Psycho-T's Payback

CHAPEL HILL, N.C. – Tyler Hansbrough is an All-American for a reason. Rarely does a team hold him to single-digits in total points, and only one team has done it twice – Kentucky. With Ty Lawson possibly missing a second straight game, the junior forward will be looking to buck that trend in bluegrass country on Saturday.

"Their defense is one of the toughest we've faced [during my career]," Hansbrough said during North Carolina's Friday press conference. "The pressure and that they only allow you to have one shot. I don't know how much their system has changed since Coach [Tubby] Smith left, but I know it's always been an aggressive defense."

Not much has changed since first-year head coach Billy Gillispie arrived in Lexington last April from Texas A&M. The Wildcats (4-1) are holding their opponents to 32.4 percent shooting, and they will likely continue what has been a consistent effort this season to limit Hansbrough's touches down low.

On Wednesday night, Ohio State used their zone to frustrate the All-American with multiple bodies thrown his way, limiting him to a 13-point outing on 6-of-19 shooting.

"He's been a tremendous target, but he's been that way for the last couple years, maybe even more so last year than his first year," head coach Roy Williams said. "He started out that way this year, but luckily for us some other guys have been able to make some shots. Last year and for sure the year before, if he goes 6-for-19 we don't win the game, but he goes 6-for-19 and we still won a road game, so that shows that he does have a little more help this year than he had in the past."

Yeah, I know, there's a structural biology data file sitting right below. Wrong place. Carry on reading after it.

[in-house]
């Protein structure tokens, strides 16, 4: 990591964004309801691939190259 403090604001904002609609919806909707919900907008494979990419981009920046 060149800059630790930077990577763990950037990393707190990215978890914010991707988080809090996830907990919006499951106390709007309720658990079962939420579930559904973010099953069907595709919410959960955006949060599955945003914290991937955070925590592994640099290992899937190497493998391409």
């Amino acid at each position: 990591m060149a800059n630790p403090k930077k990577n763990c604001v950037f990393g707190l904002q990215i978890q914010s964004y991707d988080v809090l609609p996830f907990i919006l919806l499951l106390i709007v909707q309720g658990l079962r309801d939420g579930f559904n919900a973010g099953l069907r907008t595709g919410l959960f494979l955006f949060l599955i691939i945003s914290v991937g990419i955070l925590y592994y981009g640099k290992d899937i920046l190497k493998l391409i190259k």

The Wildcats held Hansbrough to seven points on 2-of-10 shooting in last season's 75-63 Tar Heel victory in Chapel Hill, and he connected on just one of his five field goal attempts in a six-point outing in Carolina's 83-79 win in 2005 at Rupp Arena.

"I thought Tubby's teams were always really good defensively," Williams said. "When I watch Billy's teams play – their opponents are shooting 32 percent, and so the defensive play is something that's really strong for them and I'm sure that they'll make it more of an emphasis to make sure that Tyler doesn't have a field day."

Hansbrough is averaging 21.3 points and 9.3 rebounds on the season, and in typical Psycho-T fashion, the Poplar Bluff, Mo. native has attempted more free throws (62) than North Carolina's opponents have made (59).

But those numbers mask some of the difficulties that the Tar Heels have faced in the last 38 minutes played without Ty Lawson, who is questionable for Saturday's contest. Hansbrough is connecting on 53.3 percent of his field goals this season, but has made only 12-of-30 shots (40 percent) since Lawson went down with a right ankle sprain in the opening minutes of last weekend's victory over BYU.

The speedy sophomore's absence has limited Hansbrough and his teammates' opportunities for easy baskets as a slower tempo has given opponents a chance to set up in their halfcourt defensive sets. If Lawson does in fact miss his second consecutive game, the point guard duo of Bobby Frasor and Quentin Thomas will need to push tempo and move the ball efficiently through the offense to get Hansbrough the ball before the defense can collapse.

Most Tar Heel fans have not been overly concerned with this matchup ever since Kentucky lost at home to Gardner-Webb 84-68 on Nov. 7th. But with a triumvirate of scoring options in guard Ramel Bradley (13.0 ppg, 4.0 apg), wing Joe Crawford (17.8 ppg, 4.4 rpg) and forward Patrick Patterson (15.8 ppg, 8.8 rpg) and a stifling defense, the Tar Heels understand the difficulties that await on Saturday afternoon.

"I was talking to Coach [Joe] Holladay and I heard that they had lost the [Gardner-Webb] game, and I said, ‘Well, they're going to have their best game for us,'" Hansbrough said. "So I know they're going to prepare well for us. We'll be ready, too."

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